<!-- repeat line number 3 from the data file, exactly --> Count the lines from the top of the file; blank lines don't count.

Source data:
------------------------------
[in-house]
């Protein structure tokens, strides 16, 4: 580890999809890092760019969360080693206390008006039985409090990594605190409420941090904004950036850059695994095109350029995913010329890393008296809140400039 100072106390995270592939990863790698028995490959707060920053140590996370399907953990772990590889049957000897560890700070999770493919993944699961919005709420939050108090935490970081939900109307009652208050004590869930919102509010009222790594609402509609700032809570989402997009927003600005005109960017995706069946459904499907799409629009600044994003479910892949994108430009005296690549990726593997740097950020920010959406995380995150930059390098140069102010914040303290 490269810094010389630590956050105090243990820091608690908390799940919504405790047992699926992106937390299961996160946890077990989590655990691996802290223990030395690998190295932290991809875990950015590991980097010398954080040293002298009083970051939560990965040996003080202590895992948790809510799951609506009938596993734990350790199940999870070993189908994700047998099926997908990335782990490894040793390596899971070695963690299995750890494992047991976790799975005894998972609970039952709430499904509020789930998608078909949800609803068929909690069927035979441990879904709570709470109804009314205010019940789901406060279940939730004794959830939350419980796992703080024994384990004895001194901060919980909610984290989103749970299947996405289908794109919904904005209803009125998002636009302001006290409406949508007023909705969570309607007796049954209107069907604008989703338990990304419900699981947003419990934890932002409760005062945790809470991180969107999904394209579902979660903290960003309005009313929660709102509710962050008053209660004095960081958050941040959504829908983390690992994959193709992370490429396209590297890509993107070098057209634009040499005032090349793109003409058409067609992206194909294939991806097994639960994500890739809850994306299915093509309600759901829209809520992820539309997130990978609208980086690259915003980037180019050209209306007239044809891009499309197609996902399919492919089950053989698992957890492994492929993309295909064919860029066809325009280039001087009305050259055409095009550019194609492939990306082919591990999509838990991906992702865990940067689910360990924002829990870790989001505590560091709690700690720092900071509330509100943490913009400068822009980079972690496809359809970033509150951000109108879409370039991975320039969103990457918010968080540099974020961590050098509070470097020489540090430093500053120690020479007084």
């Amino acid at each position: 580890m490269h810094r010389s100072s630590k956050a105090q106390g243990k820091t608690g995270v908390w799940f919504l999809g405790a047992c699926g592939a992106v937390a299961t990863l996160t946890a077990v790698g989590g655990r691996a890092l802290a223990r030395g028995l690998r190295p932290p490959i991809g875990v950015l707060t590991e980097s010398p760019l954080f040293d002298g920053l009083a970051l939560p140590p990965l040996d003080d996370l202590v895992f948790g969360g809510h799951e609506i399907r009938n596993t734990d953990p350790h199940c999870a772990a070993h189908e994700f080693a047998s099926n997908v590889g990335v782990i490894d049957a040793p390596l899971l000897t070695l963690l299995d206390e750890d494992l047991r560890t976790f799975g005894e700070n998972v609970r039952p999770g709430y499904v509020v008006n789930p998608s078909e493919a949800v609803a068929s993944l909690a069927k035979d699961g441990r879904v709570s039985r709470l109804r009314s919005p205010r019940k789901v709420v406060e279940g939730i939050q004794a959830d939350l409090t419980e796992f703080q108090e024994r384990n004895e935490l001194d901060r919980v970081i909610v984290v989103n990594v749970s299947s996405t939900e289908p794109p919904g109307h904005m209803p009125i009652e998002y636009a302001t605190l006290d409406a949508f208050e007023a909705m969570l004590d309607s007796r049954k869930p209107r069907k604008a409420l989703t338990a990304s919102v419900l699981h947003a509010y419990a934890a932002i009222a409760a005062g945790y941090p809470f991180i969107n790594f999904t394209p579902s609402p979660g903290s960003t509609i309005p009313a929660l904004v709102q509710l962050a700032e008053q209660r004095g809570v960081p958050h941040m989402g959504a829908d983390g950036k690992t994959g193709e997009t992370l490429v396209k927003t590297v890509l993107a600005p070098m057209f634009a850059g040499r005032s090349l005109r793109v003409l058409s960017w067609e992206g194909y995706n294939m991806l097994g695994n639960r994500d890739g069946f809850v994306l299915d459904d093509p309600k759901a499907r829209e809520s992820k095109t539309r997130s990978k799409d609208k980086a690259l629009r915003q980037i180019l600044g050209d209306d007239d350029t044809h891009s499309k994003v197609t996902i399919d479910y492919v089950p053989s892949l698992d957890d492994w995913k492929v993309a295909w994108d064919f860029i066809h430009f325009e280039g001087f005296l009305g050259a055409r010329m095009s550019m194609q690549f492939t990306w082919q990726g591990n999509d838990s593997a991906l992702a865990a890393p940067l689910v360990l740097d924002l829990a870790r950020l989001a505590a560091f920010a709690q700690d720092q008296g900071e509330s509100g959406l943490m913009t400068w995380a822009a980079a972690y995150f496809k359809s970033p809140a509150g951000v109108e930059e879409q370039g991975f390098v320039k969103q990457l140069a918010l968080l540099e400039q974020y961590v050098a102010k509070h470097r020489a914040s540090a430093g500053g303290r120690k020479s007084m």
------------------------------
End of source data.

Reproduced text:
């Amino acid at each position: 580890m490269h810094r010389s100072s630590k956050a105090q106390g243990k820091t608690g995270v908390w799940f919504l999809g405790a047992c699926g592939a992106v937390a299961t990863l996160t946890a077990v790698g989590g655990r691996a890092l802290a223990r030395g028995l690998r190295p932290p490959i991809g875990v950015l707060t590991e980097s010398p760019l954080f040293d002298g920053l009083a970051l939560p140590p990965l040996d003080d996370l202590v895992f948790g969360g809510h799951e609506i399907r009938n596993t734990d953990p350790h199940c999870a772990a070993h189908e994700f080693a047998s099926n997908v590889g990335v782990i490894d049957a040793p390596l899971l000897t070695l963690l299995d206390e750890d494992l047991r560890t976790f799975g005894e700070n998972v609970r039952p999770g709430y499904v509020v008006n789930p998608s078909e493919a949800v609803a068929s993944l909690a069927k035979d699961g441990r879904v709570s039985r709470l109804r009314s919005p205010r019940k789901v709420v406060e279940g939730i939050q004794a959830d939350l409090t419980e796992f703080q108090e024994r384990n004895e935490l001194d901060r919980v970081i909610v984290v989103n990594v749970s299947s996405t939900e289908p794109p919904g109307h904005m209803p009125i009652e998002y636009a302001t605190l006290d409406a949508f208050e007023a909705m969570l004590d309607s007796r049954k869930p209107r069907k604008a409420l989703t338990a990304s919102v419900l699981h947003a509010y419990a934890a932002i009222a409760a005062g945790y941090p809470f991180i969107n790594f999904t394209p579902s609402p979660g903290s960003t509609i309005p009313a929660l904004v709102q509710l962050a700032e008053q209660r004095g809570v960081p958050h941040m989402g959504a829908d983390g950036k690992t994959g193709e997009t992370l490429v396209k927003t590297v890509l993107a600005p070098m057209f634009a850059g040499r005032s090349l005109r793109v003409l058409s960017w067609e992206g194909y995706n294939m991806l097994g695994n639960r994500d890739g069946f809850v994306l299915d459904d093509p309600k759901a499907r829209e809520s992820k095109t539309r997130s990978k799409d609208k980086a690259l629009r915003q980037i180019l600044g050209d209306d007239d350029t044809h891009s499309k994003v197609t996902i399919d479910y492919v089950p053989s892949l698992d957890d492994w995913k492929v993309a295909w994108d064919f860029i066809h430009f325009e280039g001087f005296l009305g050259a055409r010329m095009s550019m194609q690549f492939t990306w082919q990726g591990n999509d838990s593997a991906l992702a865990a890393p940067l689910v360990l740097d924002l829990a870790r950020l989001a505590a560091f920010a709690q700690d720092q008296g900071e509330s509100g959406l943490m913009t400068w995380a822009a980079a972690y995150f496809k359809s970033p809140a509150g951000v109108e930059e879409q370039g991975f390098v320039k969103q990457l140069a918010l968080l540099e400039q974020y961590v050098a102010k509070h470097r020489a914040s540090a430093g500053g303290r120690k020479s007084m």